Labor federation express concerns of school funding during COVID

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ROCK TAVERN – Hudson Valley educators shared concerns about the standing of education within the state’s budget following the COVID-19 pandemic and as they prepare for going back to school.

The Hudson Valley Area Labor Federation (HVALF) hosted a number of professional educators, Friday evening, as part of their ongoing Virtual Fridays web conference series.

Panelists shared perspectives on issues across the education spectrum: virtual teaching, inequities in districts that have mostly students of racial minorities, how to put students at ease while dealing with the new “normal”; but, above all, highlighted a common concern with the proposed 20 percent cuts in education funding and what potential solutions exist to mitigate the cuts.

United University Professions (UUP) New Paltz Chapter President Beth Wilson said they don’t expect the budgeting news from the state to be good, but elected officials need to set an example that reflects education is a priority within the state. If they don’t prioritize post-COVID education funding, education in NY may become unrecognizable.

“It’s all about cut, cut, cut, cut, cut,” said Wilson. “What system are we going to have for public education: K-12 and higher education if we slash it to ribbons now? I’ve been seeing people walking away from the career of being an educator. It’s the time to take their retirement, or it’s the time not to go into education because what’s the future of it? It’s looking really, really bleak,” said Wison.

She added the budget is an expression of the political will of elected officials and educators want less lip service from politicians and more tangible support.

Panelist educators expressed specific concerns with the quality of education for high-needs districts. They acknowledged, even before the pandemic, there was a large funding disparity between inner city and rural districts, compared to suburban ones, with the investment per child differing by tens of thousands in some cases. One such instance is in regards to remote learning and the plans for its continued usage moving into this school year.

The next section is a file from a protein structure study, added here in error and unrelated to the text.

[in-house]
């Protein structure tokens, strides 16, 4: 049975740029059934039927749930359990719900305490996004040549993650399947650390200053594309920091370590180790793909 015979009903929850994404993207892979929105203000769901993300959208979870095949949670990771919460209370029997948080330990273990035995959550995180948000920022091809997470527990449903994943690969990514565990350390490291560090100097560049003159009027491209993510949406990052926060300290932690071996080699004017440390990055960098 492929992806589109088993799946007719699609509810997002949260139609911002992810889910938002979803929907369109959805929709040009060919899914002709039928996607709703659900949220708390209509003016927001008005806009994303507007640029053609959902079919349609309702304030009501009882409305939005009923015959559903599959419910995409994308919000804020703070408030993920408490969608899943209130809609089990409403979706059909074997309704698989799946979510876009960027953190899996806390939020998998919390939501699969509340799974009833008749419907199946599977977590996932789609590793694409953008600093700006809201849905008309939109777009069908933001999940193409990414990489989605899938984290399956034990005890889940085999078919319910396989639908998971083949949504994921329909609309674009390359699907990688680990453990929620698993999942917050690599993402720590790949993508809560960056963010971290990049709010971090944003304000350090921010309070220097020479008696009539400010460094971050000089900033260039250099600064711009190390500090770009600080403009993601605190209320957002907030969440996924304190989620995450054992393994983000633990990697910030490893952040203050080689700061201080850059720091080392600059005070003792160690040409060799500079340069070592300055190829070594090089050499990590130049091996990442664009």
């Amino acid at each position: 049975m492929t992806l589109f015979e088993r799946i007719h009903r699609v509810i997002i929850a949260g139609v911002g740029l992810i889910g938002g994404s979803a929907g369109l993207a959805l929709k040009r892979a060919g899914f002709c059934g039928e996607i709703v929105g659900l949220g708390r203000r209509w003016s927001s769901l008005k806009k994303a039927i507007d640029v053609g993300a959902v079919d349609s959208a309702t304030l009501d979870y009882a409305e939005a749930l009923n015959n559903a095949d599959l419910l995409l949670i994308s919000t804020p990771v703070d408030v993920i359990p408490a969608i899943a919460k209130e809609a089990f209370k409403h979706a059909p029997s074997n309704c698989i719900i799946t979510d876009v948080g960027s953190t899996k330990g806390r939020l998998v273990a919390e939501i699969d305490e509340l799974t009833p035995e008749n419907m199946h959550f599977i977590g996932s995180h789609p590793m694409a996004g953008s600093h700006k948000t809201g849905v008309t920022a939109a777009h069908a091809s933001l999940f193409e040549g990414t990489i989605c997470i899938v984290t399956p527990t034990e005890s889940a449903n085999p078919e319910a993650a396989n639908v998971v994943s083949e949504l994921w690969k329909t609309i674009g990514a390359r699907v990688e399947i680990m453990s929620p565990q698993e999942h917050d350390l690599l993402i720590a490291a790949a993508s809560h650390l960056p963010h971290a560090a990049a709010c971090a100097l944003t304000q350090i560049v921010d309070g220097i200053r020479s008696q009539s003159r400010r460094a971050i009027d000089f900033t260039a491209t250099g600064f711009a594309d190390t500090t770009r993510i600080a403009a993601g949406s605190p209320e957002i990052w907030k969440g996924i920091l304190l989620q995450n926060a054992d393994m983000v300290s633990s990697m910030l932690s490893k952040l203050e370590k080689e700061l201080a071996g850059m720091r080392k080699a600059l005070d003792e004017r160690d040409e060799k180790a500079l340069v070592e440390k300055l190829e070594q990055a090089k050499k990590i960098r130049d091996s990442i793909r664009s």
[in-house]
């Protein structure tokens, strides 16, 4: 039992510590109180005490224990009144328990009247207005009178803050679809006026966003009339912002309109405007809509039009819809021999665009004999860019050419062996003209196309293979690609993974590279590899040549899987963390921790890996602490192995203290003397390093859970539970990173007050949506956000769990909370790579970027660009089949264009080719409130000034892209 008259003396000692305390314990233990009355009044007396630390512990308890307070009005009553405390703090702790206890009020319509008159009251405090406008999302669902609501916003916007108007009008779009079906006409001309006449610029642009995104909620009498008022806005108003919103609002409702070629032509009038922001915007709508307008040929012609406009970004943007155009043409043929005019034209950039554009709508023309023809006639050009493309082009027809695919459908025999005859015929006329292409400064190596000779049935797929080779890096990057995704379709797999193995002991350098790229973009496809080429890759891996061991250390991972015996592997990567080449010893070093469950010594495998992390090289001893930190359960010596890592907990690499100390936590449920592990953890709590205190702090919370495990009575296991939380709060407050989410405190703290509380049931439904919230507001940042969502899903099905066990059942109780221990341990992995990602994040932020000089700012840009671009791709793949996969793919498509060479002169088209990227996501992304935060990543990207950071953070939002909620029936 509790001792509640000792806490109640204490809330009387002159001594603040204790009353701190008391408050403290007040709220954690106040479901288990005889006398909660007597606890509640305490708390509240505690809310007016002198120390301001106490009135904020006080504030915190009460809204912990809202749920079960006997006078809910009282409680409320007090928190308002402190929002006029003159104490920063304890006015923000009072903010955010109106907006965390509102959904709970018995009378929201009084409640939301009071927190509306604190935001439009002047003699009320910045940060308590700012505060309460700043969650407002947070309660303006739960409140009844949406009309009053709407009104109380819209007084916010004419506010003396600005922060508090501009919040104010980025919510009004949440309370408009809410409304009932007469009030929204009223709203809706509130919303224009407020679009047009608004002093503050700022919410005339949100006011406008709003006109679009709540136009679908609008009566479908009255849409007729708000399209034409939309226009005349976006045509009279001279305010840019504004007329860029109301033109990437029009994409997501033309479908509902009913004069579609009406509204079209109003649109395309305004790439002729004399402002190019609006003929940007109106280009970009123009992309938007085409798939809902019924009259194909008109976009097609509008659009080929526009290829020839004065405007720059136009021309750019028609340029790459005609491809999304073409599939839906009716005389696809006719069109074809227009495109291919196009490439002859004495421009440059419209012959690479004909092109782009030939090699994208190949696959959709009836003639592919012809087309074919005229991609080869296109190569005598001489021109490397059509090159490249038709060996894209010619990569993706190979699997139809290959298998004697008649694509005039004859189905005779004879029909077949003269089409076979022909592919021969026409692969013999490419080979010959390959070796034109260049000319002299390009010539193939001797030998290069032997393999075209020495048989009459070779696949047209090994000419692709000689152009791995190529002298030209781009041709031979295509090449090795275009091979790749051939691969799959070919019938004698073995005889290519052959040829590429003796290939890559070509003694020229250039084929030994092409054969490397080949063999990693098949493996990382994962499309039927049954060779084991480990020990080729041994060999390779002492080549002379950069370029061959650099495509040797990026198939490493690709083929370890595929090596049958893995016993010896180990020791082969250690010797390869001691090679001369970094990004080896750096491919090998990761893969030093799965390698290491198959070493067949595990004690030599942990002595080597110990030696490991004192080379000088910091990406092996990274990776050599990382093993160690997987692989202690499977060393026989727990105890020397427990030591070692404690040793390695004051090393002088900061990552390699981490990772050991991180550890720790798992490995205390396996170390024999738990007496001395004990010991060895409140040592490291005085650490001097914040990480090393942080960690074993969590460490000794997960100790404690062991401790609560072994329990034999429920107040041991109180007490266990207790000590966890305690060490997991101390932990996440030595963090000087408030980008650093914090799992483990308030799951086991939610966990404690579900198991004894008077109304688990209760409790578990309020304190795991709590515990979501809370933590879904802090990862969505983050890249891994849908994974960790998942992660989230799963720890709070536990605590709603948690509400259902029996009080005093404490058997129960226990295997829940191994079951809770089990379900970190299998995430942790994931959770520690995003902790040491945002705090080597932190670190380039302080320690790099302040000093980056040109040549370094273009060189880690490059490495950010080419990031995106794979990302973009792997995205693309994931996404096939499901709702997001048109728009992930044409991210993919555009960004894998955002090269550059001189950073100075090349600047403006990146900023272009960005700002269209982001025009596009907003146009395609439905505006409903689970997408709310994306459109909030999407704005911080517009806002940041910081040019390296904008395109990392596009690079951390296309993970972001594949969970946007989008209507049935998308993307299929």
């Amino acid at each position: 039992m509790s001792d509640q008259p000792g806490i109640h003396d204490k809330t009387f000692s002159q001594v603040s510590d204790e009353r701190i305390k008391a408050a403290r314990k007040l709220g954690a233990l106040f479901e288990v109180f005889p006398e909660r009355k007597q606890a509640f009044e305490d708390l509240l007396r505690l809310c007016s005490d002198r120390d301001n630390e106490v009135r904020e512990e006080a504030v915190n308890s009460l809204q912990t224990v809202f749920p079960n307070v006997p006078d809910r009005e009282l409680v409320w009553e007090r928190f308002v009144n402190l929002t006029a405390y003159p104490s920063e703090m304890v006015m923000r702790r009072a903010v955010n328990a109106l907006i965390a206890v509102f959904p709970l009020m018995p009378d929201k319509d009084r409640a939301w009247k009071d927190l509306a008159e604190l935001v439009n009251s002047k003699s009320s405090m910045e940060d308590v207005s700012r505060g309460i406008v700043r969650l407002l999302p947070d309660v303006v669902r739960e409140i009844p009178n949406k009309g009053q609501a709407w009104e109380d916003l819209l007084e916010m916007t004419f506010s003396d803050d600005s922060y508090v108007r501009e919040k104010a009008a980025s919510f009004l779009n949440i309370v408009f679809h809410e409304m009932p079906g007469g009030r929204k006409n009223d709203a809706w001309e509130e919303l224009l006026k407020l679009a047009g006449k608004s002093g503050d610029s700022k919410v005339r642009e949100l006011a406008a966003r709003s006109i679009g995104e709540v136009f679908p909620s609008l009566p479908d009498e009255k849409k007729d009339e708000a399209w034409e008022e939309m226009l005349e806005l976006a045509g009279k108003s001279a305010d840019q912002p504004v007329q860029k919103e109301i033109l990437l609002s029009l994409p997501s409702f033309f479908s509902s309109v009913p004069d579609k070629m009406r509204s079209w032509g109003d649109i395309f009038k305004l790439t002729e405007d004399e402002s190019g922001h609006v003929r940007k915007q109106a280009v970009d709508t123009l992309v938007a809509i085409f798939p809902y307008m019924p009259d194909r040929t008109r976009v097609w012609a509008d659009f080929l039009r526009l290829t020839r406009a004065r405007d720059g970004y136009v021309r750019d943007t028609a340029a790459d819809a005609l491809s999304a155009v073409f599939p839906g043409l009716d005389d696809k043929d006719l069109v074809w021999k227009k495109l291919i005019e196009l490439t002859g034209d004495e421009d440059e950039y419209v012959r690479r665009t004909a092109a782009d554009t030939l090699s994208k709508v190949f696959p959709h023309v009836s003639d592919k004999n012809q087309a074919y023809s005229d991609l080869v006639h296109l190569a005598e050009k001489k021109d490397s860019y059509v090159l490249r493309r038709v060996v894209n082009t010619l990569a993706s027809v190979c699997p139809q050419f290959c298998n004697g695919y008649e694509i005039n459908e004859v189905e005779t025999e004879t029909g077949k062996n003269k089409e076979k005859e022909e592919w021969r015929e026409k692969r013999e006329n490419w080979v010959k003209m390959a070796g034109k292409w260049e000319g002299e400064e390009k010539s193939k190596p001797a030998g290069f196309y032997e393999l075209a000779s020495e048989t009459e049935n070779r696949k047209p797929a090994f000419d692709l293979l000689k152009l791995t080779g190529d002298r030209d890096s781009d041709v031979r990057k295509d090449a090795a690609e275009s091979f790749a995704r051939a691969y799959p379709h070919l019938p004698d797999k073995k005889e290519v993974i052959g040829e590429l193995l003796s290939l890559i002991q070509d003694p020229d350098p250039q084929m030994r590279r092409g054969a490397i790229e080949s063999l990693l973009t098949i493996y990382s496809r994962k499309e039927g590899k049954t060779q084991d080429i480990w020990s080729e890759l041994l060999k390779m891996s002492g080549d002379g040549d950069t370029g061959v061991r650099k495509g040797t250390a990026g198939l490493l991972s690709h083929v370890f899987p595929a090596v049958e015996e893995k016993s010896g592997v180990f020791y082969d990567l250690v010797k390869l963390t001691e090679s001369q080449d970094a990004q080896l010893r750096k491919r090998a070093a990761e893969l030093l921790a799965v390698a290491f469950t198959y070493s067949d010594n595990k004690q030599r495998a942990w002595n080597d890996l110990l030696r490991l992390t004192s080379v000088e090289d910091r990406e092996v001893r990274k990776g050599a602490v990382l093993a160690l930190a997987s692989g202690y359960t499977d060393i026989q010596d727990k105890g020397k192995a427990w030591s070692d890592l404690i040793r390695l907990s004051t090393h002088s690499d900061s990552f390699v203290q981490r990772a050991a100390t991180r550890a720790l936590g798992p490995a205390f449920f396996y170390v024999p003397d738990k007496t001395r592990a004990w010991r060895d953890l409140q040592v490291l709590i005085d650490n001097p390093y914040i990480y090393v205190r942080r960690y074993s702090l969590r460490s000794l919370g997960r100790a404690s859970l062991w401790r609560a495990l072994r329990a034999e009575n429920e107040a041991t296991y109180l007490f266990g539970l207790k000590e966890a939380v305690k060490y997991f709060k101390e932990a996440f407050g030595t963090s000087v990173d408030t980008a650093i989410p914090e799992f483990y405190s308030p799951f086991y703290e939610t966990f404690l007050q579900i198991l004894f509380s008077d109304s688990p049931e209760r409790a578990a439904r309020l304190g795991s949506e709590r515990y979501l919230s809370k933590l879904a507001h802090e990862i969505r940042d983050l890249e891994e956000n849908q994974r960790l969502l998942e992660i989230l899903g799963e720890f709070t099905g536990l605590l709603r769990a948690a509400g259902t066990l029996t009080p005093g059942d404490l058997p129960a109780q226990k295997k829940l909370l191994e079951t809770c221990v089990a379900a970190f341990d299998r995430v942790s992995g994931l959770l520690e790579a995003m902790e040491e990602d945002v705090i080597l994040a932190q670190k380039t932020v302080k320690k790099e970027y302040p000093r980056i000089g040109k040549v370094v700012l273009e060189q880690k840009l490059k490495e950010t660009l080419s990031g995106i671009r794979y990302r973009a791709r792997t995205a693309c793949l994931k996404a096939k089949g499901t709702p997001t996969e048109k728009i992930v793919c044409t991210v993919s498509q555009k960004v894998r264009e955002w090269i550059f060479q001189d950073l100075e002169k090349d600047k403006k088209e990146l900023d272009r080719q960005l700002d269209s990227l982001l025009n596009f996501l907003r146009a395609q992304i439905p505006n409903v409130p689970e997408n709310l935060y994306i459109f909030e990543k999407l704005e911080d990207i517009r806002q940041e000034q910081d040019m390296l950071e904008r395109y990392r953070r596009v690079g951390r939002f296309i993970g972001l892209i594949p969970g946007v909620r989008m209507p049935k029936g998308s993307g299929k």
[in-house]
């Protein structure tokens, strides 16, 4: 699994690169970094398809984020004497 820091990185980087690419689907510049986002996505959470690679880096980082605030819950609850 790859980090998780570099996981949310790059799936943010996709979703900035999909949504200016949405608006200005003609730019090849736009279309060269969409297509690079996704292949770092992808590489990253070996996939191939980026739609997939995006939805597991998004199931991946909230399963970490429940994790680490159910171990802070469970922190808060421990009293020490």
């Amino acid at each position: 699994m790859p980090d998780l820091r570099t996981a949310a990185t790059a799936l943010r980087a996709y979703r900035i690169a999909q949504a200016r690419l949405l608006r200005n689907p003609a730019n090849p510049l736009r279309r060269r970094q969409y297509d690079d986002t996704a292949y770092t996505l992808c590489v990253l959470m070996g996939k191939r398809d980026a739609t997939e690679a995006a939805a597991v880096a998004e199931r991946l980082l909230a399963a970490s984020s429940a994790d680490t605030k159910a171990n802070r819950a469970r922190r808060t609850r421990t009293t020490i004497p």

In communities that have poor broadband service, students are at a major disadvantage. They may also not own the requisite devices for remote learning. Also, according to educators, there have been more instances of child services being called in the state because teachers are viewing inside the homes of their students, some of which can be tumultuous. These students don’t have the safe haven of school in remote learning cases and don’t have an opportunity to confidentially tell an educator if they are having a problem at home.

The solution panelists suggested to prevent cuts is to tax the “ultra-rich.” This varies however, some submit this taxation be given to those with a $1 million, or higher, annual income, while there have recently been state officials suggesting that amount be $5 million annually per household.

HVALF maintains this is the time for educators to leverage the state and demand adequate funding. Their position is every aspect of societal and economic health starts with education, so when the state decides the budgeting, they should be doing it with that in mind.